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Jul-2018

Using infrared monitors to achieve auxiliary flare pilot monitoring (TIA)

Infrared flare pilot monitoring as a primary or secondary monitoring solution provides a pilot status signal when thermocouple failures occur and assures an alternative pilot status measurement is available for the safe flare operation.

Janelle Coponen
LumaSense Technologies

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Article Summary
Thermocouples don’t always last the duration of the planned operational life between scheduled flare maintenance turn arounds. A major benefit of implementing an additional infrared pilot monitoring system is that it is isolated from the process and can be installed without removing the flare from operation.

Infrared solutions, such as pyrometers, can provide pilot confirmation signals but also have optional uses that can monitor different flaring conditions. For single elevated flare stacks, the pyrometer monitoring system can be installed as an after-market monitoring solution for both pilot and flaring monitoring.

Gas assist flares can also benefit from a pyrometer solution with implementation of a proportional 4-20mA output that represents the flaring intensity of a flaring event. With a proportional output that represents the flaring flame size and intensity the operator can maintain a flame and assist gas levels appropriate to the requirements of the feed gases to maintain proper flare operation in real time or alarm for conditions outside proper operational levels.

Staged flare systems can also be monitored with pyrometer systems using the proportional 4-20mA output. The pyrometer will require a field of view that includes the entire flare tip and all flare stages. Each stage condition will have its own signal level output from the pyrometer based on the stage level being flared. These levels can be logged into the DCS system to provide conditional monitoring to the operator.

Ground flare arrays can benefit from an infrared pyrometer monitoring solution by using the system to provide pilot status at multiple pilot locations across a flare array system. Additional points can be targeted on the array using an infrared pyrometer system to confirm the array is flaring at the proper points in the array that represents the pressure of the feed gas assuring proper flare operation signal to the operator.

Infrared pyrometers designed for flare monitoring require a wide assortment of optical options to meet a wide variety of installation locations and flare types. Requirements range from high resolutions to monitor small pilot flames at large distances or wide-angle optics to assure larger staged flare tips can be monitored.

Environmental protection is required for installation of the pyrometer to meet environmental site conditions to protect the pyrometer from environmental moister and dust. This includes protection from ambient limit protections. The typical pyrometer system has a working ambient limit of -40°C to 55°C and cooling or heating options should be available for ambient temperatures outside this range from the pyrometer manufacturer.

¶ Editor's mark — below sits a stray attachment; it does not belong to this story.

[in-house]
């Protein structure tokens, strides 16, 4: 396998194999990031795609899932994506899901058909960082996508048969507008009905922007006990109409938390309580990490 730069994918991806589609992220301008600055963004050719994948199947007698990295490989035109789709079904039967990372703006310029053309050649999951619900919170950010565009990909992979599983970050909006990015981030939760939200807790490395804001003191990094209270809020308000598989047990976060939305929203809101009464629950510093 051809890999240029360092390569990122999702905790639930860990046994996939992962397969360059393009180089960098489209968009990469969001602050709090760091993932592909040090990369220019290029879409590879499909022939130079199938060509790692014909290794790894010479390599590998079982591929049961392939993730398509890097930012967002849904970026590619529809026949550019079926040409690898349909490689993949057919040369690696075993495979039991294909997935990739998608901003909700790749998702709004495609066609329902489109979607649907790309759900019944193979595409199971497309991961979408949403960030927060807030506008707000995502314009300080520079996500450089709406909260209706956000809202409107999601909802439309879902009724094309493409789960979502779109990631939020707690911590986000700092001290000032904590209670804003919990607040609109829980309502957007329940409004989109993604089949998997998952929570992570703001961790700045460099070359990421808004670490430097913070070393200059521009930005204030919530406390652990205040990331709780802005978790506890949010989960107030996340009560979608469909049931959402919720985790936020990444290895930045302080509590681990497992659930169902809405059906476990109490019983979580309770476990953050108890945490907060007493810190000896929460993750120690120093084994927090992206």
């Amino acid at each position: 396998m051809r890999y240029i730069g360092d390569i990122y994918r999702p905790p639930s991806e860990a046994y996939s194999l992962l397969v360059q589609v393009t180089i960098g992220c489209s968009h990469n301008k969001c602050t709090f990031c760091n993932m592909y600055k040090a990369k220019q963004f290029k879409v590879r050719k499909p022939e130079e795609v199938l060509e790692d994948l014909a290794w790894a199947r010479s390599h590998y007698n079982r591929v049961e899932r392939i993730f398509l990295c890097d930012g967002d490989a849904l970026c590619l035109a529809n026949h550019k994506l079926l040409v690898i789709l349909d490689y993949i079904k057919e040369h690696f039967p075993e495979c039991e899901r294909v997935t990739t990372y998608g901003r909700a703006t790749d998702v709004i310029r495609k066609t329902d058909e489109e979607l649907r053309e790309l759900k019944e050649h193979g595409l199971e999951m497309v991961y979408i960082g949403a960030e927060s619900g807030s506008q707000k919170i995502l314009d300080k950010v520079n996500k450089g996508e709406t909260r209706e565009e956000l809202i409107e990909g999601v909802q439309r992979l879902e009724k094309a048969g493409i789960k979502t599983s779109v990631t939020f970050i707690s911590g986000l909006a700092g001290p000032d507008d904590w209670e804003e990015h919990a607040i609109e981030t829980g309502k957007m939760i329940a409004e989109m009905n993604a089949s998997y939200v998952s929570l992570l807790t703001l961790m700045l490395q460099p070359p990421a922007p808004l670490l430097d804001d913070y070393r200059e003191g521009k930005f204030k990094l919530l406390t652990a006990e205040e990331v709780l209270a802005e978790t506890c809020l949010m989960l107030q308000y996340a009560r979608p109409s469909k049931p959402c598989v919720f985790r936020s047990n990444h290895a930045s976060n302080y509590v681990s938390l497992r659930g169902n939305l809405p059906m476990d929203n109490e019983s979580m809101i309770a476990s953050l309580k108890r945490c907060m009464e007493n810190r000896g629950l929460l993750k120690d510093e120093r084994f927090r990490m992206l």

Hazardous area requirements for an infrared pyrometer system is a normal product requirement and normal certification levels are either intrinsically safe or flame proof type protections. Purging systems are normally not preferred due to their higher cost of operation and maintenance requirements.

The signal conditioning for a flare stack pilot monitoring system should include an operator configurable alarm delay of two seconds to two minutes. This delay circuit reduces false alarms due to wind, rain or other weather conditions from alarming during short duration loss of signal and only alarm for a loss of signal that is over the operators set alarm delay setpoint. This limits false alarms going to the DCS that are only short duration loss of signal due to weather conditions and not actual pilot loss.

Many conditions can affect the performance of an infrared pyrometer flare monitoring systems performance and many of those conditions can be limited by proper installation of the monitoring system. Location should be as close to the flare tip as possible without getting so close the flare tip blocks the view of the monitor. This is normally at a viewing angle of 45 degree, so the pyrometer stands off enough to see over the top of the flare tip but close enough to reduce environmental ambient weather impact on the signal reaching the pyrometer.

Please feel free to contact the LumaSense experts who are available to help with all your flare monitoring requirements. They will draw on their 25 years of flare monitoring expertise to design and instruct operators on proper installations for a reliable infrared flare monitoring solution.

This short case study was originally supplied for PTQ's Technology In Action feature - Q3 2018 issue.  For more information: j.coponen@lumasenseinc.com
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